Undefeated welterweight boxer Floyd Mayweather, Jr. has added to his string of victories, with his most recent win coming from the Fourth Circuit in the decision Dash v. Mayweather. In its decision, the Fourth Circuit provided noteworthy guidance to copyright litigants regarding the sufficiency of expert damages testimony.
In 2009, Mayweather was sued by music producer Anthony Lawrence Dash. Dash claimed copyright violation arising out of Mayweather’s purported use of a variant of Dash’s instrumental song “Tony Gunz Beat” as an entry anthem at two WWE events in 2008 and 2009.
Dash filed his copyright infringement suit in the U.S. District Court for the District of South Carolina. That court bifurcated the proceedings with respect to liability and damages and addressed the issue of damages first. At the request of the district court, Mayweather filed a motion for partial summary judgment concerning Dash’s entitlement to damages.
In Dash’s response to the motion for partial summary judgment, he relied heavily on the expert report of Dr. Michael Einhorn, who addressed both the actual damages and lost profits claimed by Dash. Einhorn concluded that Dash was entitled to “no more than $3,000” in actual damages and more than $1 million in lost profits.
As to actual damages, the district court found a lack of evidence of any market value of “Tony Gunz Beat” in light of the fact that Dash had never before sold any of his music. As to lost profits, the district court found that Dash had failed to present evidence demonstrating a causal link between the alleged infringement and enhancement of any revenue stream claimed by Dash. In the absence of evidence indicating Dash was entitled to any damages, the court granted summary judgment to Mayweather on damages and instructed that the case would not proceed on the liability phase.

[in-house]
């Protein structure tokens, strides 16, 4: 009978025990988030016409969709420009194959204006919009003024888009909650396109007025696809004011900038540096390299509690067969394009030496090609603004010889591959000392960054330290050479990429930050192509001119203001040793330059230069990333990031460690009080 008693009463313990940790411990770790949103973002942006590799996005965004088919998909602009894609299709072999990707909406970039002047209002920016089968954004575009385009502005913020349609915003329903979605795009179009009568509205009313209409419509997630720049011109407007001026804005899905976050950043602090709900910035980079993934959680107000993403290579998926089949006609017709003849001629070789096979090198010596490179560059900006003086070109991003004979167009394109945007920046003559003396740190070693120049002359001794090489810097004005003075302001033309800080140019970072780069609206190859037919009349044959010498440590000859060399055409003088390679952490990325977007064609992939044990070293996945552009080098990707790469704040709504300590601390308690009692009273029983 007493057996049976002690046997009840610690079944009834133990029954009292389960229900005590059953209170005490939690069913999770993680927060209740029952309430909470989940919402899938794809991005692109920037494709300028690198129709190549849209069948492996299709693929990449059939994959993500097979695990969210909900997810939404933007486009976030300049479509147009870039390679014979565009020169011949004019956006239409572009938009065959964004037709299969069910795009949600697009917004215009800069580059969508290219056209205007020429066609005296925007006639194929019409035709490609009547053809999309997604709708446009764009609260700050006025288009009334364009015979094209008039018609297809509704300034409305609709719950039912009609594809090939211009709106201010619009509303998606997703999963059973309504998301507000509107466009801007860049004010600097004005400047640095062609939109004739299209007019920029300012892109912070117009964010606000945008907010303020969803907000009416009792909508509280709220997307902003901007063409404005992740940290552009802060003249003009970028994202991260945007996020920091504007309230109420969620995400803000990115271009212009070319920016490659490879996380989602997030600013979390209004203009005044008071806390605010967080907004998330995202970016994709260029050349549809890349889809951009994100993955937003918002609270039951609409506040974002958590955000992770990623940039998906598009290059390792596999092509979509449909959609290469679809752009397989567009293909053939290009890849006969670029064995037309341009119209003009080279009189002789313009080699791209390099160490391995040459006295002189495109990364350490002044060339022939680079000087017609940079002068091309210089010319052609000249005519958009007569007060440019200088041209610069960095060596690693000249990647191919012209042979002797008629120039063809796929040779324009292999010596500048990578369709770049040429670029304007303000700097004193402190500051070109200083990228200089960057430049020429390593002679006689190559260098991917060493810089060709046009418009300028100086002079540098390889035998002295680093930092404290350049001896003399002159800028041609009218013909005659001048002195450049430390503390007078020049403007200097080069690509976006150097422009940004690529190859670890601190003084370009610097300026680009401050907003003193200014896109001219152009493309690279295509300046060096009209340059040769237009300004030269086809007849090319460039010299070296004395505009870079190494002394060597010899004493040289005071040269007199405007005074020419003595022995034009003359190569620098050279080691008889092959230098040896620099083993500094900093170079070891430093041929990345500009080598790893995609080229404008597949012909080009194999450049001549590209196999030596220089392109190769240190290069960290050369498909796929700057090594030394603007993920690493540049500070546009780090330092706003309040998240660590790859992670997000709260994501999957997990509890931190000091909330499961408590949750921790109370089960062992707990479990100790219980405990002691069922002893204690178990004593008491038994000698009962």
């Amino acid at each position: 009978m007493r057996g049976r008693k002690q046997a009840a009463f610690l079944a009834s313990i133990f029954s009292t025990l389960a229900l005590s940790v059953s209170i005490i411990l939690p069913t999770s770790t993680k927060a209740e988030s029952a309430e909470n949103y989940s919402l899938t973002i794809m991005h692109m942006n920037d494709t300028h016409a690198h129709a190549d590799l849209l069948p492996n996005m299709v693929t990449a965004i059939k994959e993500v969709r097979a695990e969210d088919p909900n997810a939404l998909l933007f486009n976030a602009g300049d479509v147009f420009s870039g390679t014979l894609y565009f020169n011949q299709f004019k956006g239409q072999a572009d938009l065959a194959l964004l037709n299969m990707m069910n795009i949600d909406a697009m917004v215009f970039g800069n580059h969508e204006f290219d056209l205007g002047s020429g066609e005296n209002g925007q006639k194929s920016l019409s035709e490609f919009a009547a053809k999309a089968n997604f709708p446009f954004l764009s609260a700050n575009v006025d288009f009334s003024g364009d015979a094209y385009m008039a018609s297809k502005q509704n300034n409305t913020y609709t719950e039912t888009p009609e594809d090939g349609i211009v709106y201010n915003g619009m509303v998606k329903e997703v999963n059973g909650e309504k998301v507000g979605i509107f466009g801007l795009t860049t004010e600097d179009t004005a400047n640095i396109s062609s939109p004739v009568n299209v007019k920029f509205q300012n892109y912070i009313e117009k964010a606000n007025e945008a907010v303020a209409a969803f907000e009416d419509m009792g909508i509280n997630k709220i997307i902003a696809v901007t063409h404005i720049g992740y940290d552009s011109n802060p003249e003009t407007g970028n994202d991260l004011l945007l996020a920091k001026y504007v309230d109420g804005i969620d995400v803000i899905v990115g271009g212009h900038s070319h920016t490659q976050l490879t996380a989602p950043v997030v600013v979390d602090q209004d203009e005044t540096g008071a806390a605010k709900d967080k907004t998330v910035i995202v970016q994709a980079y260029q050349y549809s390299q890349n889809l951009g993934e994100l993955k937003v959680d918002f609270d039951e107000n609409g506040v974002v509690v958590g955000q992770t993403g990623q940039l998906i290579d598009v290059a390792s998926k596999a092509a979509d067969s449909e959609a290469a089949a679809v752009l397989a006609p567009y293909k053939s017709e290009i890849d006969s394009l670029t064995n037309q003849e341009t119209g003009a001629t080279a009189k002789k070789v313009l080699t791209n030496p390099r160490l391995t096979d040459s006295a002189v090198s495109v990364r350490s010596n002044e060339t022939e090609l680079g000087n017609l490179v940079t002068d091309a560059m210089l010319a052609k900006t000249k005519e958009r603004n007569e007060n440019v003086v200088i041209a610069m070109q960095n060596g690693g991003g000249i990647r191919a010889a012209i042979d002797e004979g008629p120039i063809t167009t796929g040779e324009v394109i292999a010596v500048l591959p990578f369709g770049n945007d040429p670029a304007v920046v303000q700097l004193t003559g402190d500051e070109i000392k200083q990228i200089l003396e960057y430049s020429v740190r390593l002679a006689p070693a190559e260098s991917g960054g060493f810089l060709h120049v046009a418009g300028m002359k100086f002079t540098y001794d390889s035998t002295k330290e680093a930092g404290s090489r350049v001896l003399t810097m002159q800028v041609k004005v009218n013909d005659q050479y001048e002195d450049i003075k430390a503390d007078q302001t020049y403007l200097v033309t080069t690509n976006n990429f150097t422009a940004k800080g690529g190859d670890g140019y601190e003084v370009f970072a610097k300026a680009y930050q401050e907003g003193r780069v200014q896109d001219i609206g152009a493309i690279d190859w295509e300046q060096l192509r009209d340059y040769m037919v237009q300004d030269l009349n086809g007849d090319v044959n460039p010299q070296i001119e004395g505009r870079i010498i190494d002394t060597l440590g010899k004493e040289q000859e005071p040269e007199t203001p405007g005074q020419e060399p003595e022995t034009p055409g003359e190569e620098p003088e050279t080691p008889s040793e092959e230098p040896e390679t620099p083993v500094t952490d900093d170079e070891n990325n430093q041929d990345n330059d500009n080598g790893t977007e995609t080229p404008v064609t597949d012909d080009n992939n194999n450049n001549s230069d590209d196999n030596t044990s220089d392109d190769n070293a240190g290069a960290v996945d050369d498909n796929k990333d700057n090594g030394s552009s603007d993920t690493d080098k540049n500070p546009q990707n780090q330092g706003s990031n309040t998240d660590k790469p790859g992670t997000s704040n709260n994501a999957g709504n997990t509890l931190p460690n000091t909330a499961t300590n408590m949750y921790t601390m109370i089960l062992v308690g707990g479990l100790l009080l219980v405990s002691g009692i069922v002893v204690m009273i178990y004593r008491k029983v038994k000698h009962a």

The Fourth Circuit affirmed, focusing on numerous flaws in Einhorn’s damages report. In order “to aid plaintiffs and their experts going forward,” the Fourth Circuit enumerated multiple evidentiary defects contained in the Einhorn report. In particular, the Court took issue with Einhorn’s use of benchmarks to establish actual damages. The Court noted that Einhorn failed to explain how he selected four benchmark licenses cited in support of his estimation of the song’s maximal value and how such factors recommend selection of the specific benchmarks. The Court also took issue with Einhorn’s failure to account for any impact on the claimed damages of Dash’s acknowledgment that the song actually played by Mayweather at the WWE event was a new derivative work purportedly based on Dash’s song.
Using the Mayweather decision as a guide, copyright claimants would be well-advised to include in their damages reports a significant amount of detail regarding their experts’ methodologies, including how and why certain benchmarks are selected, and whether differences between the benchmarks used and the copyrighted material at issue have been accounted for. Copyright litigants should likewise take note of Mayweather’s successful strategy of litigating damages prior to liability as a means of resolving the entire case without reaching the merits of the infringement claims.